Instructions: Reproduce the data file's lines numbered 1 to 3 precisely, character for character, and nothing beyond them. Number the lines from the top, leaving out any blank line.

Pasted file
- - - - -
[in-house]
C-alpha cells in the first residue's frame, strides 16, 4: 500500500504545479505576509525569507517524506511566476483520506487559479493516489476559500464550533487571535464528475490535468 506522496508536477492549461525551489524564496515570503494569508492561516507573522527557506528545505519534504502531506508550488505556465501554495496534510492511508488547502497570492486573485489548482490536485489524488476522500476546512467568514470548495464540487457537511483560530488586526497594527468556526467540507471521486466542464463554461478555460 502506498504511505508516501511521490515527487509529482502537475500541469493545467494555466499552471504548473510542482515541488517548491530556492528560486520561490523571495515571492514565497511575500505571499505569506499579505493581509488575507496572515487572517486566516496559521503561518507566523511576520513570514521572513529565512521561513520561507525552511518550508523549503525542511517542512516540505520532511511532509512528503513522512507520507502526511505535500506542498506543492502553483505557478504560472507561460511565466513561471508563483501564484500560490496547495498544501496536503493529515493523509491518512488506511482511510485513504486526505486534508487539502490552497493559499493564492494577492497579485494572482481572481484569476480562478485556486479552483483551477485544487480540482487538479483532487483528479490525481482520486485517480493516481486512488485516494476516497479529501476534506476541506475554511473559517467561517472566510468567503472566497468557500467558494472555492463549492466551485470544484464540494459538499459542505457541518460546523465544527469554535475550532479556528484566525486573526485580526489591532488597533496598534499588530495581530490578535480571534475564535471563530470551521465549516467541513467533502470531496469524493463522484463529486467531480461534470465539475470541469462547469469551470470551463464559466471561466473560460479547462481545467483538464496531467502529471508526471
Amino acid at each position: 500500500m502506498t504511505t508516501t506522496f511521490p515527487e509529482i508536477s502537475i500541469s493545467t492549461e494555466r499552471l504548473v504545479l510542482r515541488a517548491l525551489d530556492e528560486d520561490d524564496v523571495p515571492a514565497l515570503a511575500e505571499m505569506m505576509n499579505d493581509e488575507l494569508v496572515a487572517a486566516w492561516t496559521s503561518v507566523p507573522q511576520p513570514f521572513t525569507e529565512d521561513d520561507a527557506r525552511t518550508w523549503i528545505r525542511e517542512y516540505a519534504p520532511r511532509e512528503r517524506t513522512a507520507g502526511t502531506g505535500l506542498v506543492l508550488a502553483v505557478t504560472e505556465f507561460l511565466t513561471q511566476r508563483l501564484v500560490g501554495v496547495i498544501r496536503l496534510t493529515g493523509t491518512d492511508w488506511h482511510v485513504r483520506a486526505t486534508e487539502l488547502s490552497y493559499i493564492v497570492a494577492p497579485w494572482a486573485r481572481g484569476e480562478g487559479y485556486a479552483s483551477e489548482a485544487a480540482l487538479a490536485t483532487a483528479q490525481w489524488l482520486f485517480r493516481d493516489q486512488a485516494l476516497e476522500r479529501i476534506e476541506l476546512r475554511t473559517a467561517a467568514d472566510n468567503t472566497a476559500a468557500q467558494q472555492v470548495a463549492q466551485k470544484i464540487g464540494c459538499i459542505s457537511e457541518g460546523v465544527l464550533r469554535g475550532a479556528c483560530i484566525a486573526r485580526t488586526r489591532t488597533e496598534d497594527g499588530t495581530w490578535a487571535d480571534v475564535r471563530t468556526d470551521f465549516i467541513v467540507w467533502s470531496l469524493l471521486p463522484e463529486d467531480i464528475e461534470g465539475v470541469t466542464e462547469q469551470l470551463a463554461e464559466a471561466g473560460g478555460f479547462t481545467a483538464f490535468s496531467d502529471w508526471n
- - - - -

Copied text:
[in-house]
C-alpha cells in the first residue's frame, strides 16, 4: 500500500504545479505576509525569507517524506511566476483520506487559479493516489476559500464550533487571535464528475490535468 506522496508536477492549461525551489524564496515570503494569508492561516507573522527557506528545505519534504502531506508550488505556465501554495496534510492511508488547502497570492486573485489548482490536485489524488476522500476546512467568514470548495464540487457537511483560530488586526497594527468556526467540507471521486466542464463554461478555460 502506498504511505508516501511521490515527487509529482502537475500541469493545467494555466499552471504548473510542482515541488517548491530556492528560486520561490523571495515571492514565497511575500505571499505569506499579505493581509488575507496572515487572517486566516496559521503561518507566523511576520513570514521572513529565512521561513520561507525552511518550508523549503525542511517542512516540505520532511511532509512528503513522512507520507502526511505535500506542498506543492502553483505557478504560472507561460511565466513561471508563483501564484500560490496547495498544501496536503493529515493523509491518512488506511482511510485513504486526505486534508487539502490552497493559499493564492494577492497579485494572482481572481484569476480562478485556486479552483483551477485544487480540482487538479483532487483528479490525481482520486485517480493516481486512488485516494476516497479529501476534506476541506475554511473559517467561517472566510468567503472566497468557500467558494472555492463549492466551485470544484464540494459538499459542505457541518460546523465544527469554535475550532479556528484566525486573526485580526489591532488597533496598534499588530495581530490578535480571534475564535471563530470551521465549516467541513467533502470531496469524493463522484463529486467531480461534470465539475470541469462547469469551470470551463464559466471561466473560460479547462481545467483538464496531467502529471508526471
Amino acid at each position: 500500500m502506498t504511505t508516501t506522496f511521490p515527487e509529482i508536477s502537475i500541469s493545467t492549461e494555466r499552471l504548473v504545479l510542482r515541488a517548491l525551489d530556492e528560486d520561490d524564496v523571495p515571492a514565497l515570503a511575500e505571499m505569506m505576509n499579505d493581509e488575507l494569508v496572515a487572517a486566516w492561516t496559521s503561518v507566523p507573522q511576520p513570514f521572513t525569507e529565512d521561513d520561507a527557506r525552511t518550508w523549503i528545505r525542511e517542512y516540505a519534504p520532511r511532509e512528503r517524506t513522512a507520507g502526511t502531506g505535500l506542498v506543492l508550488a502553483v505557478t504560472e505556465f507561460l511565466t513561471q511566476r508563483l501564484v500560490g501554495v496547495i498544501r496536503l496534510t493529515g493523509t491518512d492511508w488506511h482511510v485513504r483520506a486526505t486534508e487539502l488547502s490552497y493559499i493564492v497570492a494577492p497579485w494572482a486573485r481572481g484569476e480562478g487559479y485556486a479552483s483551477e489548482a485544487a480540482l487538479a490536485t483532487a483528479q490525481w489524488l482520486f485517480r493516481d493516489q486512488a485516494l476516497e476522500r479529501i476534506e476541506l476546512r475554511t473559517a467561517a467568514d472566510n468567503t472566497a476559500a468557500q467558494q472555492v470548495a463549492q466551485k470544484i464540487g464540494c459538499i459542505s457537511e457541518g460546523v465544527l464550533r469554535g475550532a479556528c483560530i484566525a486573526r485580526t488586526r489591532t488597533e496598534d497594527g499588530t495581530w490578535a487571535d480571534v475564535r471563530t468556526d470551521f465549516i467541513v467540507w467533502s470531496l469524493l471521486p463522484e463529486d467531480i464528475e461534470g465539475v470541469t466542464e462547469q469551470l470551463a463554461e464559466a471561466g473560460g478555460f479547462t481545467a483538464f490535468s496531467d502529471w508526471n